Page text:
Volvo Energy Developing Second-Life Plans for Truck Batteries

Company Looks to Energy Storage Over Recycling
Elisabeth Larsson
“We want to make sure that we utilize — to the max — those minerals that we have already taken out of the earth," Elisabeth Larsson, head of sales and service, says of Volvo Group's mission to repurpose truck batteries. (Lars Ardarve for Volvo AG)

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GOTHENBURG, Sweden — Executives from Volvo Energy said they are developing long-term life cycle plans for batteries used in their electric trucks, built around a regional model where batteries start a second life for use in energy storage in the same area where their first life in the vehicles ends.

“Volvo Group wants to maximize the battery throughout the life cycle — in its first life, in its second life, in recycling,” Elisabeth Larsson, head of sales and service for Volvo Energy, said during a Sept. 14 media presentation from Volvo Group headquarters. “We want to make sure that we utilize — to the max — those minerals that we have already taken out of the earth [and] the resources that we have put into producing the batteries.”

Volvo Energy, part of Volvo Group, is researching ways to extend the life of the batteries in electric vehicles now being deployed by Volvo Trucks. Larsson said the company believes energy storage applications are a key opportunity that will become more important in the years ahead.

“Sending that battery to recycling after its useful life ends in the truck is not maximizing it, and it is not a cost-free alternative today,” Larsson said. “But with technology changes, tomorrow we will extract the most from that battery.”

Volvo FM Electric truck

Volvo is developing long-term life cycle plans for batteries, including the type that powers this FM Electric model. (Joe Howard/Transport Topics)

As for how they might be used in a second life, Larsson said on-site energy storage for customers who have electric vehicles would be a key opportunity.

“Battery-energy storage systems are products customers are going to need for charging equipment [or] supporting micro-sites,” she said, noting that customers could ensure cleaner operations by storing energy produced by clean sources such as wind and solar.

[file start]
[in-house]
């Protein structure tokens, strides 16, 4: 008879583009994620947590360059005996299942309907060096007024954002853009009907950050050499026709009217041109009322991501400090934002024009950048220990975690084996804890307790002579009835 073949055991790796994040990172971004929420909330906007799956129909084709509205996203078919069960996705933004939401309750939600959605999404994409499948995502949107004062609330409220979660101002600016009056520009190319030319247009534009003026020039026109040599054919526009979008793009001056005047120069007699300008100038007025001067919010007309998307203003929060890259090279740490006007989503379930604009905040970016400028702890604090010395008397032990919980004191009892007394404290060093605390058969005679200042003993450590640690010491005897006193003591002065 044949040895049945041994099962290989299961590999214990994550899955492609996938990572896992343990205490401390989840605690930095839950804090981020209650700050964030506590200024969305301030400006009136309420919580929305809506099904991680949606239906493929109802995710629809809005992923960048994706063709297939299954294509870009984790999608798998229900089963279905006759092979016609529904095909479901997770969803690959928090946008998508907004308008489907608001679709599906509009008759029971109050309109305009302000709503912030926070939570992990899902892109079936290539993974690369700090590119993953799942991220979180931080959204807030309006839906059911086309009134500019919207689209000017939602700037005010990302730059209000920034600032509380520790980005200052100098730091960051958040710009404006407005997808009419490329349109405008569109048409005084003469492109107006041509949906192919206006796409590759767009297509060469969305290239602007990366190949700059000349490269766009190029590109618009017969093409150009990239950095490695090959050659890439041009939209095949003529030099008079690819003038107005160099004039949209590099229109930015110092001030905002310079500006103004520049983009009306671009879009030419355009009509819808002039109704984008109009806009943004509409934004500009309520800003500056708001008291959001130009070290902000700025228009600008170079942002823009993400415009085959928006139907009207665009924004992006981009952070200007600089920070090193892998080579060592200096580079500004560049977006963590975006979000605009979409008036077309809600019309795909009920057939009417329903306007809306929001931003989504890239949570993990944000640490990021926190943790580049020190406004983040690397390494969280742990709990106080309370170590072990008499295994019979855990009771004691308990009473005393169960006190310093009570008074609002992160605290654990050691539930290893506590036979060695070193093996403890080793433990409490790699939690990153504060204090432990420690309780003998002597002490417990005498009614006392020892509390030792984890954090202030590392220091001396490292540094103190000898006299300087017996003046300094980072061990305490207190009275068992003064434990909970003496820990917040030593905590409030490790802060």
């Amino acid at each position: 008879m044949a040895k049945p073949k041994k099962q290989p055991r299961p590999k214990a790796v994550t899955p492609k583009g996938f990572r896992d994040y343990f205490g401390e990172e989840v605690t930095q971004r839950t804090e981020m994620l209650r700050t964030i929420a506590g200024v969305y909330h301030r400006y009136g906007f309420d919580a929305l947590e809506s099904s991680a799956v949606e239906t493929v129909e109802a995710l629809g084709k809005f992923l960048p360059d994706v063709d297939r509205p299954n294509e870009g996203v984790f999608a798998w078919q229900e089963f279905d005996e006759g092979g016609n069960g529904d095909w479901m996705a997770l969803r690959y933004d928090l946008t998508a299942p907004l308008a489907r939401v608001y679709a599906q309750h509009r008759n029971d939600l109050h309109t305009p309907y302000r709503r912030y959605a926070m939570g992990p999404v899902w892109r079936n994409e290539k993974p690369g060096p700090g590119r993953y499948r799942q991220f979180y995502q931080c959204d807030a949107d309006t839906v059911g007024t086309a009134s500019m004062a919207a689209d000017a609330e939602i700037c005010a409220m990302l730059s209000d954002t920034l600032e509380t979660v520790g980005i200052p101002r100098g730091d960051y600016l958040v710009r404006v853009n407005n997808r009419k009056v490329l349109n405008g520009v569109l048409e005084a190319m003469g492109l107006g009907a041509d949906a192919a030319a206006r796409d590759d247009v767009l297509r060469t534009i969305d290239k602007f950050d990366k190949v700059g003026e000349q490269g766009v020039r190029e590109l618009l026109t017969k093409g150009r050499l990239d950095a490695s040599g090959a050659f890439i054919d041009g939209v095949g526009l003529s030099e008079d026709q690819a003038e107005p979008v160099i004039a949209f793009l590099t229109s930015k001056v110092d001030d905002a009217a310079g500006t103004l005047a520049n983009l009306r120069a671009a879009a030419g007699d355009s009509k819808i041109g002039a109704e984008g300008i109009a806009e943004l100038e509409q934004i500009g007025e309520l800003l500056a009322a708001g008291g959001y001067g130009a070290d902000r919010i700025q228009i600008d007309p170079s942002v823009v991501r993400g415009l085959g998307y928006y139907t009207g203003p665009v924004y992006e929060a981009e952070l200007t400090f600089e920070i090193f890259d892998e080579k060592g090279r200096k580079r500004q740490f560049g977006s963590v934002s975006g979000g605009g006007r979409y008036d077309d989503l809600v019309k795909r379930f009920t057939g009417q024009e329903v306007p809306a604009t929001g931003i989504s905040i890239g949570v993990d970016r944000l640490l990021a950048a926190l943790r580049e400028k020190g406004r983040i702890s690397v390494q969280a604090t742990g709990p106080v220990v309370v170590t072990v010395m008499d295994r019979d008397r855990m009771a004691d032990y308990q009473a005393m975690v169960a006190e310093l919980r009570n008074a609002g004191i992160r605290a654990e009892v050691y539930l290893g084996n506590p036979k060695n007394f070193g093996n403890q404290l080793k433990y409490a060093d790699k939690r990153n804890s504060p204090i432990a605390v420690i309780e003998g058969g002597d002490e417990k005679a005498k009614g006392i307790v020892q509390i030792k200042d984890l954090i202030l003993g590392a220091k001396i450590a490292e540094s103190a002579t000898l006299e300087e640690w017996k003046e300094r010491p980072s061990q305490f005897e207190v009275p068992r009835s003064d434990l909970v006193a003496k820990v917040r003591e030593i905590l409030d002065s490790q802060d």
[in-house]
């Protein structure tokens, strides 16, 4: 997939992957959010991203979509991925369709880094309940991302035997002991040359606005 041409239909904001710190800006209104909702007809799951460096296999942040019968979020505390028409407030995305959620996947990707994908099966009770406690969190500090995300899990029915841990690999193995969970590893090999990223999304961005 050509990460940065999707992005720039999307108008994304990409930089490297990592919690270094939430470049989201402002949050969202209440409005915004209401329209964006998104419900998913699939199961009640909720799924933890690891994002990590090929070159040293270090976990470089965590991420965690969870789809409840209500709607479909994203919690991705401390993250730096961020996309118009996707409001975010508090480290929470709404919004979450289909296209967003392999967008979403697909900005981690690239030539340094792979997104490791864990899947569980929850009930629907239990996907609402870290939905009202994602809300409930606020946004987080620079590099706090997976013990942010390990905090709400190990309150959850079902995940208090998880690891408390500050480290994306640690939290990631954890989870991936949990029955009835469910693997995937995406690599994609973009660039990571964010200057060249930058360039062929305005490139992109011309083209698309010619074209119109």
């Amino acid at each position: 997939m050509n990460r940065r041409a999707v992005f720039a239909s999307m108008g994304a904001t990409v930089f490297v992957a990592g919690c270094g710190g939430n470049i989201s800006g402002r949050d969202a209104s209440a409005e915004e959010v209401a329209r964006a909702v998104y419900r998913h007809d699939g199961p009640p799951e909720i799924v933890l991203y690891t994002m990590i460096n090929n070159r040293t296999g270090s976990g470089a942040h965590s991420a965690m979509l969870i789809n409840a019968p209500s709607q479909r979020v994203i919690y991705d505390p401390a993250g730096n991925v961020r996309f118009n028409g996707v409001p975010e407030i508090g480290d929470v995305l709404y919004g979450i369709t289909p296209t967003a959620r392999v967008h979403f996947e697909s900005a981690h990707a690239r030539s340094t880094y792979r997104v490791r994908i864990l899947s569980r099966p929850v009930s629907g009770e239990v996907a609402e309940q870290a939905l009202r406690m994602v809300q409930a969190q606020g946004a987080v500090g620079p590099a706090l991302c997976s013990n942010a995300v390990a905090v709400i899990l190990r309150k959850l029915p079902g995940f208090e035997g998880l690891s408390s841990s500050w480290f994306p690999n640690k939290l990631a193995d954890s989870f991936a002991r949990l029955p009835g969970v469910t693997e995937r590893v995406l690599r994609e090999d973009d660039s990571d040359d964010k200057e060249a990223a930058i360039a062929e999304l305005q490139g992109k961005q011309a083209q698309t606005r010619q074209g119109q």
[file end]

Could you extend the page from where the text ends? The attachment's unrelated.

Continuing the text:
“When the wind is not blowing and sun is not shining, you can store energy in these,” she said. “We think that is a beautiful and enticing story.”

Larsson explained that the company is researching a business model in which batteries are redeployed as a regional business. “Moving the battery is not a good idea,” she said. “We would like the battery’s first life to end where the second life starts.”


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To realize that vision, she said Volvo Energy will need to develop regional expertise and infrastructure dedicated to batteries.

“We see this as batteries as a regional business,” Larsson said. “Remanufacturing, refurbishing — all of that needs regional experience and competence.” But she noted this kind of work won’t be handled at a dealership.

“This is something that will be handled by Volvo Energy itself,” she said. “That will require an infrastructure. “We have to have business models where the customers let us take that responsibility.”

Larsson noted, however, that these long-range plans are not an indication that the company is looking past ensuring a long life for batteries while they are in the trucks.

“It all starts with the battery,” she said. “It is becoming the most important component of electric vehicles. No longer is it the gearbox or the engine; it’s the battery.”

Larsson added, “It is natural for us as a producer of vehicles and user of batteries to take a bigger responsibility for that battery’s performance.”

Katrina Nilsson

 "These batteries are our babies — we know everything about them," says Kristina Nilsson, head of charging and infrastructure. (Lars Ardarve for Volvo AG)

That means Volvo Energy monitoring that battery throughout its life span, even though it is in a truck owned by a customer.

“These batteries are our babies — we know everything about them,” said Kristina Nilsson, who oversees charging and infrastructure for Volvo Energy. She stressed that data that is mined throughout the batteries’ life span informs the company on how they are performing, and whether they are nearing the end of their useful life in a truck.

“We don’t have to wait for it to break down,” she said. “We already know how it’s feeling.”

In a separate presentation, Peter Granqvist, Volvo Group senior vice president for electromobility, also invoked a parenting example to describe the care that must be taken throughout the batteries’ life span.

“The batteries are extremely sensitive — like carrying little babies,” he said. “Unless we control them in a smart way, they will not last. This is new to us, and new to the industry.”

Peter Granqvist


He noted that the company is monitoring data from electric trucks on a monthly basis, and stressed that there remains much to be learned.

“It is a continuous iteration that we look at all the time,” he said. “You need to evaluate this all of the time.”

Nilsson noted that the batteries are designed for optimized charging and use cycles.“It is difficult to abuse the batteries with the intelligence that is built in,” she said.

Larsson added this longevity is achieved through a design that will ensure a more useful second life for truck batteries.

“The truck will not allow you to fully discharge the battery, and it will also encourage you not charge at 100 [percent] if you can avoid it,” she said, pointing out that the system is designed to prevent charging the battery too high or draining it too low, both of which can be detrimental to battery health.

“They will have a better second life because this has been taken care of,” she said.

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